Japan provides data on Kim Jong Nam to aid Malaysian murder probe

Kyodo

Japan provided Malaysia with fingerprint data for Kim Jong Nam, the half brother of North Korean leader Kim Jong Un, to help with the investigation into his murder last month at Kuala Lumpur International Airport, according to sources close to the matter.

The data was obtained when immigration officials detained him in 2001 at Narita International Airport as he tried to enter the country on a false passport. He told the authorities he wanted to visit Tokyo Disneyland.

The disclosure marks the first time Japanese assistance has come to light in the investigation into the fatal poison attack, which is widely believed to have been orchestrated by North Korea.

The United States and other countries are also believed to have been involved in the probe or lent a hand in the protection of family members fearful they might be targeted next by the regime.

The identity of the deceased has been among the contentious issues between Malaysia and North Korea, whose once-cozy ties have sharply deteriorated in the wake of the incident.

North Korea has referred to the deceased only as Kim Chol, the name that appeared in the diplomatic passport he was traveling on when he died. It also insists that he died from a heart attack.

According to the sources, immediately following the attack at the airport, in which two women smeared the deadly nerve agent VX on his face, Malaysian authorities did not initially recognize him as Kim Jong Nam and contacted the South Korean Embassy before notifying the North Korean Embassy.

Japan offered data on Kim Jong Nam’s physical characteristics, such as fingerprints and mug shots, the sources said Sunday.

The information is believed to have helped Malaysian investigators conclusively establish the victim’s identity as that of the 45-year-old half brother of the North Korean leader.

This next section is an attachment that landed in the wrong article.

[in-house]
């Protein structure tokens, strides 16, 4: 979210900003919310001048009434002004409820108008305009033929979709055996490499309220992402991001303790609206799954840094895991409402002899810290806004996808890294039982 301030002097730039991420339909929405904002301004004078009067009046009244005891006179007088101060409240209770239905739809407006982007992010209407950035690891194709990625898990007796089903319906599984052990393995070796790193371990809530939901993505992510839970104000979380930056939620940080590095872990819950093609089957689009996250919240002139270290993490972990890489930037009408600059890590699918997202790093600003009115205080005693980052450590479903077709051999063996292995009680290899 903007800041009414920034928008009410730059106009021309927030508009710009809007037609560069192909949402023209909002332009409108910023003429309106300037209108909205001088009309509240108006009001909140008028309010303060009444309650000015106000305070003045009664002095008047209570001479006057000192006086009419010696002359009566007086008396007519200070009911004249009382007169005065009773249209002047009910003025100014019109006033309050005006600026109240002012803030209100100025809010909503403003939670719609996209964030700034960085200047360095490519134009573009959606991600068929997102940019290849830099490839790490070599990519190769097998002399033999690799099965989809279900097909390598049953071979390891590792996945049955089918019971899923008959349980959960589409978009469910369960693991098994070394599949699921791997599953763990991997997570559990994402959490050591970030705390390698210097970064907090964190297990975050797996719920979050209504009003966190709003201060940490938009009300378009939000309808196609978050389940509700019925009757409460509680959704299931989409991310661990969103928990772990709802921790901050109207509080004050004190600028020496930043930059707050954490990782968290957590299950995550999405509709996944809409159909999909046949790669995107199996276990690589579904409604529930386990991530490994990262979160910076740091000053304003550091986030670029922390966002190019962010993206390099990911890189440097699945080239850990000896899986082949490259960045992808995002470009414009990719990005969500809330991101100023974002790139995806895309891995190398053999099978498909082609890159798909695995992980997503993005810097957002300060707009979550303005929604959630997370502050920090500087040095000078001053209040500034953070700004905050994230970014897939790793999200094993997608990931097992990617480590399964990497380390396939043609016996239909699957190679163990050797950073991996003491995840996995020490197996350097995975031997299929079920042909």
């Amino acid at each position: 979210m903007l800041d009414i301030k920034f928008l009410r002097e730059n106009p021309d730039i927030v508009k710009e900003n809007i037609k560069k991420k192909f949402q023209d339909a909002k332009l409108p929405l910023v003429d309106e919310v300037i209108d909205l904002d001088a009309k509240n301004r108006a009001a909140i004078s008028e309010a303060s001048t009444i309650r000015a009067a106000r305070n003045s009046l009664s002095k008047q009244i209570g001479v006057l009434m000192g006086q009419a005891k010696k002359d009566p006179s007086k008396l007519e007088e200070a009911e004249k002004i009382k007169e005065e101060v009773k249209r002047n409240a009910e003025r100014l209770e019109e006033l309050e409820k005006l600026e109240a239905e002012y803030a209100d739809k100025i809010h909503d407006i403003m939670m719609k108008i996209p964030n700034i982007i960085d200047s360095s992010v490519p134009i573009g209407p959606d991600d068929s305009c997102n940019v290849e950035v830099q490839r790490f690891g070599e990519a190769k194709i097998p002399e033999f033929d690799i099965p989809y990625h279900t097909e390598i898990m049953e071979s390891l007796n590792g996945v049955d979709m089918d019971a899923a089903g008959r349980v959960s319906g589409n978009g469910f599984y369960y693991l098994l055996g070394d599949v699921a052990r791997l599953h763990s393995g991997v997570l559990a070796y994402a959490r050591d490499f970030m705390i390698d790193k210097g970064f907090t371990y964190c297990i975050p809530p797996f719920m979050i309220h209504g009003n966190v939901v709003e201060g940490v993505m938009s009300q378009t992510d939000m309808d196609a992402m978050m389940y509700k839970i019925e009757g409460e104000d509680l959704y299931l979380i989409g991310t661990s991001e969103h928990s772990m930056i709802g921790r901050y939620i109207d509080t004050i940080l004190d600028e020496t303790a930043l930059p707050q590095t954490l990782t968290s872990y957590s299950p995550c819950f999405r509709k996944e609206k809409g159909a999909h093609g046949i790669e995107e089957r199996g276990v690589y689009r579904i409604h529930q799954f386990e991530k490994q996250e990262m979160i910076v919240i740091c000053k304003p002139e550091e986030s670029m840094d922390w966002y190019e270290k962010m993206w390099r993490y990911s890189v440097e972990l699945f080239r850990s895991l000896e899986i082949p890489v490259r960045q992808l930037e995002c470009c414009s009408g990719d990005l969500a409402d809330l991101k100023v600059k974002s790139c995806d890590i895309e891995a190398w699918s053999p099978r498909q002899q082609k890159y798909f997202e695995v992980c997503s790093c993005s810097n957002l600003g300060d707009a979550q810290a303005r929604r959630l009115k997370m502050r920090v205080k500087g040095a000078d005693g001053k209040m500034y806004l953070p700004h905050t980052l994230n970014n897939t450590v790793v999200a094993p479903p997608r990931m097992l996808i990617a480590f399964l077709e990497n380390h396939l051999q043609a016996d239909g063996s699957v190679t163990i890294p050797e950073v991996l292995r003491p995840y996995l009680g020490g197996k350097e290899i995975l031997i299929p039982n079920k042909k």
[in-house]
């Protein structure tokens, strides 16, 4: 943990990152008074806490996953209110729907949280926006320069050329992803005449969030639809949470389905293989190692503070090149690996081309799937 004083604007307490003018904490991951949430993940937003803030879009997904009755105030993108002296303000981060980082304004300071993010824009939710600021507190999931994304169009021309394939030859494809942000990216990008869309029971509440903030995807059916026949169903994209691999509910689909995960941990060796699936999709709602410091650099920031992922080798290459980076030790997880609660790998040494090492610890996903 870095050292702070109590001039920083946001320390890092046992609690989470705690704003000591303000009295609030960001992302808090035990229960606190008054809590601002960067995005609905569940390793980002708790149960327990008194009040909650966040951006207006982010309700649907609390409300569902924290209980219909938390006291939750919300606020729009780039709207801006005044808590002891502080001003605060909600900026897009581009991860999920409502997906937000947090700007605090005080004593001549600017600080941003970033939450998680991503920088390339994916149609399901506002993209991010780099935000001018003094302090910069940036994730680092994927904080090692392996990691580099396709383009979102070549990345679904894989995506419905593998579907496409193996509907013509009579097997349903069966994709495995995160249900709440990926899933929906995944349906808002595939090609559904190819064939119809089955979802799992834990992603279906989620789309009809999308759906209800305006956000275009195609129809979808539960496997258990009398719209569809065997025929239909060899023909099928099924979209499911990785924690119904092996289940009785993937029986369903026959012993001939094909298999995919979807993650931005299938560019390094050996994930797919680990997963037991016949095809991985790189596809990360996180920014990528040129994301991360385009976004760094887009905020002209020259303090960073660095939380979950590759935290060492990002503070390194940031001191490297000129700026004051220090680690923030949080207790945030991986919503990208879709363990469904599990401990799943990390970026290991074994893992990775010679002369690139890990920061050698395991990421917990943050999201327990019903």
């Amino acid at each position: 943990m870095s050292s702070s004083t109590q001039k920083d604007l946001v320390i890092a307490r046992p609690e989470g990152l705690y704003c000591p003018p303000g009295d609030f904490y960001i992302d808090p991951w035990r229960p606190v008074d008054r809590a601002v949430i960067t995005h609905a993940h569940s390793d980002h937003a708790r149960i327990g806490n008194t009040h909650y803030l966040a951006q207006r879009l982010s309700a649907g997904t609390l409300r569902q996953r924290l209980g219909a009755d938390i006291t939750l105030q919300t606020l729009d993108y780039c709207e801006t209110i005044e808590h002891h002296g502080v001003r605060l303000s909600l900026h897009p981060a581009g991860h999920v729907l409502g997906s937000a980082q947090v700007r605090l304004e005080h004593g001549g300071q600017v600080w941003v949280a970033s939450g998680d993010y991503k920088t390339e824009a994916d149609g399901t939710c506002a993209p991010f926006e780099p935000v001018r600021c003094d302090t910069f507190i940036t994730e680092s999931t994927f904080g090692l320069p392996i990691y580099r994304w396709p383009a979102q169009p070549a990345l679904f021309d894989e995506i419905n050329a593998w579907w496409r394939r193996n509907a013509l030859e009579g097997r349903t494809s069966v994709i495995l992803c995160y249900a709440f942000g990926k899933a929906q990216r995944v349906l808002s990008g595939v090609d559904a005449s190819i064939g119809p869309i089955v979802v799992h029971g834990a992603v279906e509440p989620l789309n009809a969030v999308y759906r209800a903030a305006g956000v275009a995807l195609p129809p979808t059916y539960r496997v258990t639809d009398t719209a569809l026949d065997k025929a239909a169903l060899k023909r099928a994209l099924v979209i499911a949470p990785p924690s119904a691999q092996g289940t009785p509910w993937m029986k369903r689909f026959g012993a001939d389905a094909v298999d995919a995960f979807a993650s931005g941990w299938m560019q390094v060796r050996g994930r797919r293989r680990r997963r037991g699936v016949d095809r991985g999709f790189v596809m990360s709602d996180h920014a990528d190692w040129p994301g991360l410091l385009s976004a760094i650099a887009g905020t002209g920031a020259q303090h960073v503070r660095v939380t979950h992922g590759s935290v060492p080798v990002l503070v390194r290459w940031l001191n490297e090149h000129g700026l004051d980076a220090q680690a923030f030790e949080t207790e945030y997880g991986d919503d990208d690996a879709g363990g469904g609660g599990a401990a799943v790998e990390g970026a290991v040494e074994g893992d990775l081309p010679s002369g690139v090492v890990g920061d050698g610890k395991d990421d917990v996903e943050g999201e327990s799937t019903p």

The sources said Malaysia also made inquiries to Japan around Feb. 22 regarding the location of Kim Jong Nam’s son, Kim Han Sol, who is believed to have been living in Macau.

Kim Han Sol was seen as key to identifying the body, with Malaysian authorities trying to collect DNA samples from family members to help finalize the identification procedure.

Without revealing how the identity was confirmed, citing “security” reasons, Malaysian national police chief Khalid Abu Bakar announced Friday that they made a final confirmation that the body is that of Kim Jong Nam.

A police source said DNA samples were obtained through a “special way.”

The whereabouts of Kim Han Sol and other family members remain unknown, but a video emerged online last Wednesday of a man claiming to be Kim Han Sol and saying his father was “killed.”

The footage was uploaded to YouTube by a group called Cheollima Civil Defense, which said it has been protecting Kim Jong Nam’s family.

The group also said in a statement that their activities were supported by the Netherlands, China, the United States and another country it did not name.

In the wake of the suspected assassination of Kim Jong Nam, there have been concerns over the safety of his son, who called his uncle, Kim Jong Un, a dictator during a media interview in the past.